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The Art of Medicine

by Sep 29, 2017

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Last week, I went to a talk by Louise “Lou” Edwards, ND, one of the elders in the naturopathic profession and a faculty member at NUHS. We talked a lot about compliance, and what to do when patients don’t follow our recommendations. 

As always, prevention is key. When coming up with treatment plans, it’s important to check in with the patient if they are willing and able to make the recommended changes and to strategize solutions to any obstacles that may come up. That way, the patient has the opportunity to vocalize if they don’t think they are able or willing to do it so that an alternative plan can be selected instead, or so that they feel equipped with tools to overcome obstacles.  


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When patients return for a follow-up visit, Dr. Lou likes to start the visit by asking them what changes they’ve implemented and when, before moving on to “how are you feeling.” When a patient hasn’t made changes, she talks with them in a non-judgmental manner to figure out the reason. For example, for dietary changes, was it because of finances, not knowing how to cook, fear of never being able to eat the food again, or something else? 

Being non-judgmental was stressed. We should be the patient’s naturopathic doctor, cheerleader, coach, and supporter, not their judge. Telling them this over and over and teaching them that they are accountable to their own body will help them connect the dots between their choices and how they feel physically and mentally.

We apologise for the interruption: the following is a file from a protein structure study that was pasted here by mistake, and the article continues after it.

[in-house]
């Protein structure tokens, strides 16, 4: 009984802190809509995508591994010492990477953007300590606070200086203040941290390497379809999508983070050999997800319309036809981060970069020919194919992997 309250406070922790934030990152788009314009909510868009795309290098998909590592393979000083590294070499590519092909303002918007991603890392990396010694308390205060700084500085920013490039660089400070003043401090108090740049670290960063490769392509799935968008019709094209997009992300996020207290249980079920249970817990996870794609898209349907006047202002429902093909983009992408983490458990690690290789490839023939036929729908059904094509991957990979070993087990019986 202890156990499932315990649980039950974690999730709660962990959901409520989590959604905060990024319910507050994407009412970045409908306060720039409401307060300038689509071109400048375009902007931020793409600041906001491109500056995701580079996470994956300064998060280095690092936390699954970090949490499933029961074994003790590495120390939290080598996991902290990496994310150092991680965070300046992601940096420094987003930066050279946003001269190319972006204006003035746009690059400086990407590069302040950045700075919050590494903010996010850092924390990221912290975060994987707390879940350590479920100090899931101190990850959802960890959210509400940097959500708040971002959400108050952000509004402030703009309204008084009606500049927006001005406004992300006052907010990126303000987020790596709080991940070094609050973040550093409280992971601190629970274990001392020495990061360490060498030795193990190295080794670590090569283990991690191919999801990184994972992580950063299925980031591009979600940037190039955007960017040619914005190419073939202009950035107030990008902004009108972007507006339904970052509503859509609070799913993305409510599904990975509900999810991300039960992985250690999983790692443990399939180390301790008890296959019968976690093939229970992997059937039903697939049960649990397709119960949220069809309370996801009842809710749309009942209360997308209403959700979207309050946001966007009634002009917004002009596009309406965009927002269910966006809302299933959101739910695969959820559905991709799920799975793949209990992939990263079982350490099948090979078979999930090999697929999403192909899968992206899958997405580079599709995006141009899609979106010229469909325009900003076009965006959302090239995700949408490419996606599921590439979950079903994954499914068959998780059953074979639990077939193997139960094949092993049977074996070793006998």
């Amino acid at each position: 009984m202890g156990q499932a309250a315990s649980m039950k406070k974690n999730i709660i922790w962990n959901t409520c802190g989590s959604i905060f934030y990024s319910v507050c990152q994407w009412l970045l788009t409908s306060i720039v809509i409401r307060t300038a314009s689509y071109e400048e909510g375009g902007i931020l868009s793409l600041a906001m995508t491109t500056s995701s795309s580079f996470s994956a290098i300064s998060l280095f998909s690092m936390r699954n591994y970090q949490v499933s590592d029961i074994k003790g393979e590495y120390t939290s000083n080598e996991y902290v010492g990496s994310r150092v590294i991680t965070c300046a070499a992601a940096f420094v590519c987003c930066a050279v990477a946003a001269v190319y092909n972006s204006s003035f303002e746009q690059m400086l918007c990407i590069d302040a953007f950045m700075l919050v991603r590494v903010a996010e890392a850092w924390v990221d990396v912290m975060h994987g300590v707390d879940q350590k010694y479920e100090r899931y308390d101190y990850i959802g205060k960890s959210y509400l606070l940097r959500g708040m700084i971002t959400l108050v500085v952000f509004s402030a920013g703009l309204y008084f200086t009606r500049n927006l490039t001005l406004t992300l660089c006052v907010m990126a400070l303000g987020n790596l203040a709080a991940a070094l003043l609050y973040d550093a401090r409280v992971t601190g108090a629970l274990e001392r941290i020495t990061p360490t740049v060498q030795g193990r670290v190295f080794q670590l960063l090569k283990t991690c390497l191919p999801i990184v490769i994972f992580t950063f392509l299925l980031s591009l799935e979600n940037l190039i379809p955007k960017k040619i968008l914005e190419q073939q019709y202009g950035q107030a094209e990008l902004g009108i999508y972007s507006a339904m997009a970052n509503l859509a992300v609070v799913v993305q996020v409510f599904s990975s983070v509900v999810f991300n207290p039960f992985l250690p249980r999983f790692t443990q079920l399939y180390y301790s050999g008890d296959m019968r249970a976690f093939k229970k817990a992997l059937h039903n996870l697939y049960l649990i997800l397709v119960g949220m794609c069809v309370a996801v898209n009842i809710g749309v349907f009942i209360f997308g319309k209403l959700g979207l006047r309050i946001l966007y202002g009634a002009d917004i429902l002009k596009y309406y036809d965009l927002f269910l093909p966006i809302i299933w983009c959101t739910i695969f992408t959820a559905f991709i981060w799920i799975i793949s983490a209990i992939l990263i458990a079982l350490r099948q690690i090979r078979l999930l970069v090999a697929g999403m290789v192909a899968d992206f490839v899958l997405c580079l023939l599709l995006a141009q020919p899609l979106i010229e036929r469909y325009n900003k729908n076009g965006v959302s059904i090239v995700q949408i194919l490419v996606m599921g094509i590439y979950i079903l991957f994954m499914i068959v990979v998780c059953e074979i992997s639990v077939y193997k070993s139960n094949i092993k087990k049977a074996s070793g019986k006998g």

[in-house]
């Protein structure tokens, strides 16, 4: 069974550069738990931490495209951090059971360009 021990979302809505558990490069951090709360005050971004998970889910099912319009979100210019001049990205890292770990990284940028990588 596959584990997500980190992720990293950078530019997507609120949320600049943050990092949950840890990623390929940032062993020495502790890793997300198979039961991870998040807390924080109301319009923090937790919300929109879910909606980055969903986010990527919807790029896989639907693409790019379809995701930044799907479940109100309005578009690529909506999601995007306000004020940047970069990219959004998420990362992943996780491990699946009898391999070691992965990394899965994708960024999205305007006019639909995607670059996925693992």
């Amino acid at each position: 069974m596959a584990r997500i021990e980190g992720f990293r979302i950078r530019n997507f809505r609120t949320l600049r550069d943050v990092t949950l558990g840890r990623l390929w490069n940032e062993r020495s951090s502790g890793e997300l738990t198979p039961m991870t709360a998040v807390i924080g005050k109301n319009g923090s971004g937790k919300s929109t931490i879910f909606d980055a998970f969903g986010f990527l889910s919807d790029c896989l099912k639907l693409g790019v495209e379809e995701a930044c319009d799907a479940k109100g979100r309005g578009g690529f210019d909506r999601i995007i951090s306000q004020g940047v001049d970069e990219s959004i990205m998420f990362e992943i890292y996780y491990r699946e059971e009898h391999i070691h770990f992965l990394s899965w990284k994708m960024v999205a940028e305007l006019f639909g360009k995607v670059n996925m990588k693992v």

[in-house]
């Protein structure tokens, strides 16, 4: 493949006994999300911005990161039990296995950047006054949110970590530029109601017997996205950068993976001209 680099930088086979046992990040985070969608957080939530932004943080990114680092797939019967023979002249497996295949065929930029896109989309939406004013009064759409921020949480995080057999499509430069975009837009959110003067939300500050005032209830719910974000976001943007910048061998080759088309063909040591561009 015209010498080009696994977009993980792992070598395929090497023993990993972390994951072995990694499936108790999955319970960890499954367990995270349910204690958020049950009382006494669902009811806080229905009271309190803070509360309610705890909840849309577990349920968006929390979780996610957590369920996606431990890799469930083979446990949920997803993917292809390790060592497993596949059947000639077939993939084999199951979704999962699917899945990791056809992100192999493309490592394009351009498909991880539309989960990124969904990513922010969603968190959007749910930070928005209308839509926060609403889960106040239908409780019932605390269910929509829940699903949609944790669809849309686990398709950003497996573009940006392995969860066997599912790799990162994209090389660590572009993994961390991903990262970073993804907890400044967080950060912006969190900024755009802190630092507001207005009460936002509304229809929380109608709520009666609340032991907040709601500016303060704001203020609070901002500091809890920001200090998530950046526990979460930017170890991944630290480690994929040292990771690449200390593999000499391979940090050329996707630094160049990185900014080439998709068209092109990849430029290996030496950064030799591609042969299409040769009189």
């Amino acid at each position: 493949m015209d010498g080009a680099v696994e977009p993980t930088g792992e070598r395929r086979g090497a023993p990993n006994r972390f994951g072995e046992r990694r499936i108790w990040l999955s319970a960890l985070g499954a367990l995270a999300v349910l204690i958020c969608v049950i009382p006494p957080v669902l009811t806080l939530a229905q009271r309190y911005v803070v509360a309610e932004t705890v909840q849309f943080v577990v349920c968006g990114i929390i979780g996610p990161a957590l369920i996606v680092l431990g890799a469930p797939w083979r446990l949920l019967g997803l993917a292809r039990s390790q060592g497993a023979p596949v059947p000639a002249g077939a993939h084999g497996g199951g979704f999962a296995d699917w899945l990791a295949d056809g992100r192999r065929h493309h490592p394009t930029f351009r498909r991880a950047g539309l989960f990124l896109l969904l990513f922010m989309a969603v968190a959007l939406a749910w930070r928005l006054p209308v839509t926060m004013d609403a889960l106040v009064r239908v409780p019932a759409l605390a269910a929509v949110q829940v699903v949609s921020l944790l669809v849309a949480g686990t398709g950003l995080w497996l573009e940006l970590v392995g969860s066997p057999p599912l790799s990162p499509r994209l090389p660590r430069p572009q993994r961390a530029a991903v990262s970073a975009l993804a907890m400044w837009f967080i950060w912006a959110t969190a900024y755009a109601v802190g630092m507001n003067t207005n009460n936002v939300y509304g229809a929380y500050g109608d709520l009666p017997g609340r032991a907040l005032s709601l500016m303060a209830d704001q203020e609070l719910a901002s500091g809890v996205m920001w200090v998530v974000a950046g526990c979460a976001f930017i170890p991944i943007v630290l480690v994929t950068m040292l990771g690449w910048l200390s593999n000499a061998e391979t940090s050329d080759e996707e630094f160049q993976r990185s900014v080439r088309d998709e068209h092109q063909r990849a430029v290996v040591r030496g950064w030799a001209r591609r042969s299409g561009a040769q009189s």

Having Dr. Lou’s perspective is valuable because it helps us learn the art of medicine. Knowing the medicine is important, but knowing how to talk with and work with patients is just as important!

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About the Author

Mary Simon

Mary Simon

I'm a naturopathic medical student at NUHS. I started the Doctor of Naturopathic Medicine Program in January 2014. I was born and raised in Manitowoc, Wisconsin, a beautiful town on Lake Michigan. My experiences interpreting (Spanish to English) in nearly all medical specialties solidified my decision to study naturopathic medicine, as I saw a deep need for treating the body as a whole, getting to the root causes of symptoms, and using minimally invasive low-cost therapies to restore health.


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